Video: Why Lufthansa Group Helps Customers From Other Airlines Check In for Flights: Lufthansa Group, through its digital innovation hub in Berlin, developed a platform called airlinecheckins.com. Customers on many airlines — not just those from Lufthansa Group — can check in at the earliest time, and get the best seats. Not all of Lufthansa’s competitors love it, Chief Digital Officer Christian Langer said recently at Skift Forum Europe in Berlin. “Everybody is afraid of losing the touchpoint to the customer,” he said. “Check in is a very good kind of checkpoint because it’s about 24 hours before the flight.”
Video: Ryanair’s Chief Marketing Officer on the Power of Selling Direct: Ryanair Chief Marketing Officer Kenny Jacobs also spoke at Skift Forum Europe, and, predictably, he bragged about the airline’s distribution power. “We have done a pretty good job of protecting our product,” he said. “Other airlines have about 50 percent of their product sales coming from GDS, coming from travel agents, coming from outside their own platform. But everybody is coming in our front door. That’s a big, big asset. That’s what’s driving 2.5 to 3 million web visits a day.”
Airline Restrooms Really Are Getting Smaller and More Cramped: American Airlines has been criticized for putting cramped bathrooms on its new Boeing 737 Max aircraft. But these bathrooms aren’t much different than what other U.S. carriers have been installing in recent years. There’s only so much space on an aircraft, and airlines want to install as many seats as possible. To do that, they need to shrink galleys, closets, and bathrooms. Bloomberg has the story.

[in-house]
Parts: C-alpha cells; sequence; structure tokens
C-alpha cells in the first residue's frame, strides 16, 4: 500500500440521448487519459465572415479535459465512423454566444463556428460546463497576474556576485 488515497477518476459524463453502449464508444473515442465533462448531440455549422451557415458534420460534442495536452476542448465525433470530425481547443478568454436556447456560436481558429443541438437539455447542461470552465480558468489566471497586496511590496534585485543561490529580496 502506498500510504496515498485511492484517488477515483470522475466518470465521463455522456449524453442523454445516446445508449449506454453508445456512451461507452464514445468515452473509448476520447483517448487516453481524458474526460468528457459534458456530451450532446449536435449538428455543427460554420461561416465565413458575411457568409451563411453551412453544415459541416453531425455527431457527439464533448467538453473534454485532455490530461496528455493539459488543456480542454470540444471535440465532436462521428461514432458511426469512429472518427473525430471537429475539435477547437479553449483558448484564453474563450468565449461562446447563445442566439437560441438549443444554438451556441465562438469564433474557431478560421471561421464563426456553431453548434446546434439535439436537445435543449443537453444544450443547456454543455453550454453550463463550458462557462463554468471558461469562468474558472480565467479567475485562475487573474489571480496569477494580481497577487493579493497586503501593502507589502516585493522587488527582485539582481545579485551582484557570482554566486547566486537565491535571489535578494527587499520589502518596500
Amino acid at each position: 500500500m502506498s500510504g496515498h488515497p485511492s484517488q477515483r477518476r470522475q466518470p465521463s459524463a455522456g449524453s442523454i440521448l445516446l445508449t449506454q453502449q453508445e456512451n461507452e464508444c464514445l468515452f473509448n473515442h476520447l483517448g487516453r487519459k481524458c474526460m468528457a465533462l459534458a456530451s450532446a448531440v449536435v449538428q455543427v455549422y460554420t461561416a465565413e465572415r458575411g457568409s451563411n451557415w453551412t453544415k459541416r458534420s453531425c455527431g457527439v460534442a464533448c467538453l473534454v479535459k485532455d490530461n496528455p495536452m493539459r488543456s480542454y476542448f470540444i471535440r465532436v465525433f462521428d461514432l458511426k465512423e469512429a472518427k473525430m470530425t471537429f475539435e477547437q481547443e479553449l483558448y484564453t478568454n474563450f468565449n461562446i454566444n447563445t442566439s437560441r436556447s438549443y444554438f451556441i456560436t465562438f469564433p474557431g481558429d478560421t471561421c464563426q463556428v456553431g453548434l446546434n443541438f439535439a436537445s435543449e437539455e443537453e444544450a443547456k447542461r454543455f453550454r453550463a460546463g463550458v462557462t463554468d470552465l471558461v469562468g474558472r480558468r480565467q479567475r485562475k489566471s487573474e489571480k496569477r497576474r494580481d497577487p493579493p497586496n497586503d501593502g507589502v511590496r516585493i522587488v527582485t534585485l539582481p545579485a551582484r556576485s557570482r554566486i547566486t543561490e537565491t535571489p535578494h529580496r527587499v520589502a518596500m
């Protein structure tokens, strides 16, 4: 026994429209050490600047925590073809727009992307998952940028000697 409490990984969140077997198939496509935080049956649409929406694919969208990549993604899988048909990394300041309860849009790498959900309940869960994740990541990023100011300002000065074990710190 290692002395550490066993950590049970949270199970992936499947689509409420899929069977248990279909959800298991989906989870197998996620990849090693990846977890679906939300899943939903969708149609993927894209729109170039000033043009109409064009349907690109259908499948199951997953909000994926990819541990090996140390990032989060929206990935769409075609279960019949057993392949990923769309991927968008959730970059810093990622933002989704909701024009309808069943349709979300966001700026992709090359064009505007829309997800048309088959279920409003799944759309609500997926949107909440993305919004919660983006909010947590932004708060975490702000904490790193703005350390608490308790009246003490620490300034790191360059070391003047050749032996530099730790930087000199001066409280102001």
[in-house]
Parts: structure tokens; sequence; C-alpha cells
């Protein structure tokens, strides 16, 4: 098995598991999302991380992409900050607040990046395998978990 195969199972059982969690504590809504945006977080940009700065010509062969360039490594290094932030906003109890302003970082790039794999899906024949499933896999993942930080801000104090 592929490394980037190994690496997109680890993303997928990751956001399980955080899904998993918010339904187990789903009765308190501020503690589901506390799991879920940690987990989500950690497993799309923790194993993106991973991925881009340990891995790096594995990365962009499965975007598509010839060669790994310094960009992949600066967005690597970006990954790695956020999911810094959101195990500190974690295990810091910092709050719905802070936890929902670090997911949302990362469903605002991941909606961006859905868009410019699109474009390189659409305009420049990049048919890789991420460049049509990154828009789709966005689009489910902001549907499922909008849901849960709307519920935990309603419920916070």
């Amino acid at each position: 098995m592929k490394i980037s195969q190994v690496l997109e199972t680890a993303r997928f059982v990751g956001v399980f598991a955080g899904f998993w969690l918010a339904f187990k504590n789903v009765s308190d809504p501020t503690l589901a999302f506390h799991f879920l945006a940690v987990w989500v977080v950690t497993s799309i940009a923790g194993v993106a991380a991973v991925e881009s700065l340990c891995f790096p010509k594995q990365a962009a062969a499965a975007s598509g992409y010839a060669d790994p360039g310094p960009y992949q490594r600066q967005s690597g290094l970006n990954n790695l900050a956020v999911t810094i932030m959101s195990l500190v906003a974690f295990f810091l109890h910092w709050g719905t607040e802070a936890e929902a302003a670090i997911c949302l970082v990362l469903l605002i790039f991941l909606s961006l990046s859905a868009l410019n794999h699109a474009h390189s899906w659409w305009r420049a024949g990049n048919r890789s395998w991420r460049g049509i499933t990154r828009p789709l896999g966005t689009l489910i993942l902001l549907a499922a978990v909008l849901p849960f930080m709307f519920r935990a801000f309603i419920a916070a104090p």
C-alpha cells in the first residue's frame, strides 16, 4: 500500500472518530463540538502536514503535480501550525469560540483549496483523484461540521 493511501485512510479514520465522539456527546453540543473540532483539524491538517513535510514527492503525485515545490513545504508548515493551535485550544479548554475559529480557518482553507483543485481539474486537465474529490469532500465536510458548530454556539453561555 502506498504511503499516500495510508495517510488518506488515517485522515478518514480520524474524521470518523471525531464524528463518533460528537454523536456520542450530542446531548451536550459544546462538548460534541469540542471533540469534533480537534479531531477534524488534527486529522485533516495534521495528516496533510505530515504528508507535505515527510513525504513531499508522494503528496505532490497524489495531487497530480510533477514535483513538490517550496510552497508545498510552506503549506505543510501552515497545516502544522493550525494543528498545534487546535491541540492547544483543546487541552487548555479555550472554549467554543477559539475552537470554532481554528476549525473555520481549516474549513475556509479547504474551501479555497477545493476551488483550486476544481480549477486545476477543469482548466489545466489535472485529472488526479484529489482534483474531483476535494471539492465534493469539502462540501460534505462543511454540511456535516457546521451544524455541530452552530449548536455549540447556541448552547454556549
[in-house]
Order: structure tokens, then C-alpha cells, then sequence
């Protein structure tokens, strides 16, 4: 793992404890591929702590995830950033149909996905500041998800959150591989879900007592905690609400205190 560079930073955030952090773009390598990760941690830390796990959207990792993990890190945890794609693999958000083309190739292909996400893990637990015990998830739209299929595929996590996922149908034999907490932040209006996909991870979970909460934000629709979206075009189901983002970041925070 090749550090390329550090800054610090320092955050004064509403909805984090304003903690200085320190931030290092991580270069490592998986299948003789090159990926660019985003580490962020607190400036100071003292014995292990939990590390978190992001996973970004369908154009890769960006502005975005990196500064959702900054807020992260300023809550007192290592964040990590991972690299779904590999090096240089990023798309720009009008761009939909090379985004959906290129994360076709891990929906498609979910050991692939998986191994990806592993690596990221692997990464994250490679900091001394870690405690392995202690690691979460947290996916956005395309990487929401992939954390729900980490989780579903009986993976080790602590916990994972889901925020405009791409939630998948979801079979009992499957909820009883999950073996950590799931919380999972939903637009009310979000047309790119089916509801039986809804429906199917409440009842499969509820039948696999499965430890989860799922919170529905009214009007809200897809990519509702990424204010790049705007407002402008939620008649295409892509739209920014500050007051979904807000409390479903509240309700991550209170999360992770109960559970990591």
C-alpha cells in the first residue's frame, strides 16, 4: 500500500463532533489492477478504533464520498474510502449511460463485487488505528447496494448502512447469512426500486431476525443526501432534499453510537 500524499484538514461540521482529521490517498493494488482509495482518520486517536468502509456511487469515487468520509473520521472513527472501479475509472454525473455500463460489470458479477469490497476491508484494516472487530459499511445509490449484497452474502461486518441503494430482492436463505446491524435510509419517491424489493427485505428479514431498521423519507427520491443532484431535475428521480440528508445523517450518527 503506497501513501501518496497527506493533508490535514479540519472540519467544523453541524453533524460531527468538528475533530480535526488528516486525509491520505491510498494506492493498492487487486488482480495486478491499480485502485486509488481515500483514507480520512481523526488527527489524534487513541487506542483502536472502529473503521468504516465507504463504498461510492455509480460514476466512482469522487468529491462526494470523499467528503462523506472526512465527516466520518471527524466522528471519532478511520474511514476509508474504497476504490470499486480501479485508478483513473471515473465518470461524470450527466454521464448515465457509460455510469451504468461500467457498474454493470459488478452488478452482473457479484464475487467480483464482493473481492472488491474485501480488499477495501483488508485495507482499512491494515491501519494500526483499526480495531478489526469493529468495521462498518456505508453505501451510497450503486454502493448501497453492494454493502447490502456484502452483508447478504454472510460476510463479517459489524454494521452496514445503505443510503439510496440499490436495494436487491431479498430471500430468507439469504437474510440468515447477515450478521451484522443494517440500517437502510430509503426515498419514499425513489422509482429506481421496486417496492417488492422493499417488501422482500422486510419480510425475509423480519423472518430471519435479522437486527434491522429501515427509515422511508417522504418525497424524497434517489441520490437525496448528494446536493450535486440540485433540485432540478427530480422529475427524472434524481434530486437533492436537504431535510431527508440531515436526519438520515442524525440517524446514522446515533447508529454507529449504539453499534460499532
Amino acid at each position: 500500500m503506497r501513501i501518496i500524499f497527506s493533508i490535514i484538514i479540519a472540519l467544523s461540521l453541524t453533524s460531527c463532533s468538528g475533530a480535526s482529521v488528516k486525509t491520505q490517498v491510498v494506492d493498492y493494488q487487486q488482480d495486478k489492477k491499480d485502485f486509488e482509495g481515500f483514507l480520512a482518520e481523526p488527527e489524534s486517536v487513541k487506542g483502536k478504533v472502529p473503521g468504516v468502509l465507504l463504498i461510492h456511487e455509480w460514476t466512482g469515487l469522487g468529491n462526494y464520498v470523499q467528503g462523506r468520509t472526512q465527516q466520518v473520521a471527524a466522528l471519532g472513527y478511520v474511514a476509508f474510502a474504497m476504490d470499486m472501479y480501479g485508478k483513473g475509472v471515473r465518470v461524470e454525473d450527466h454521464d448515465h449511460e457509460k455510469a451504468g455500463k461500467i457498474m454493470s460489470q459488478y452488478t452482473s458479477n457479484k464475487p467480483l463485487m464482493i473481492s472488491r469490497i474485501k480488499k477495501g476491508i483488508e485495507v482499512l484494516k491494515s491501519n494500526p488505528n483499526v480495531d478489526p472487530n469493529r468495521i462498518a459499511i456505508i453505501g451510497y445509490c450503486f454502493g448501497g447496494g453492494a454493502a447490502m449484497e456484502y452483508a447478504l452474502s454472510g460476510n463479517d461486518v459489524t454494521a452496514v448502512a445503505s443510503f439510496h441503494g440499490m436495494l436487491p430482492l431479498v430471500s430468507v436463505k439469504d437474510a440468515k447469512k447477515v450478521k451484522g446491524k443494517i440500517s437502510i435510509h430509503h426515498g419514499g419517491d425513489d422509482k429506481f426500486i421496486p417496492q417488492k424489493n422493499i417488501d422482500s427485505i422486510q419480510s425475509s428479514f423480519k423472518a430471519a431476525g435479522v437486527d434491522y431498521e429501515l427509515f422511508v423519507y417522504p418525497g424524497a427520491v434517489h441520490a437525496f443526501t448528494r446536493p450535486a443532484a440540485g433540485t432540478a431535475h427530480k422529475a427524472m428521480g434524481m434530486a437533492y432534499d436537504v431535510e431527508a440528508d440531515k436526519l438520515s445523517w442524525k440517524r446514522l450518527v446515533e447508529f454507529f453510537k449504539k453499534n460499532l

American Is Last of Big Three U.S. Carriers to Retire Turboprop Planes: It’s funny. Travelers like to criticize airlines for grabbing cash at all costs, and not worrying about passenger comfort. But the big three U.S airlines have all retired their turboprop fleets, in part because customers don’t like them. Bloomberg’s Justin Bachman has the story.
Air France-KLM Edges Closer to Naming New CEO: Bloomberg is reporting Air France-KLM may name Catherine Guillouard, who leads Paris metro operator RATP, as its new CEO. Not many women head major airlines, so this would be a big deal. But it’s still remarkable Air France-KLM won’t promote KLM Pieter Elbers, who ticks just about every box, except one. He’s not French, and the Air France pilot union doesn’t like that.
Southwest Airlines Will Stop Serving Peanuts in August: Old-timers will remember when Southwest sold “peanut fares.” That made sense for an airline that not only sold tickets cheaply, but also gave away peanuts. But times change, and Southwest is retiring the peanuts, according to Chris McGinnis. Oh, well.
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Skift Aviation Business Editor Brian Sumers [firstname.lastname@example.org] curates the Skift Airline Innovation Report. Skift emails the newsletter every Wednesday. Have a story idea? Or a juicy news tip? Want to share a memo? Send him an email or tweet him.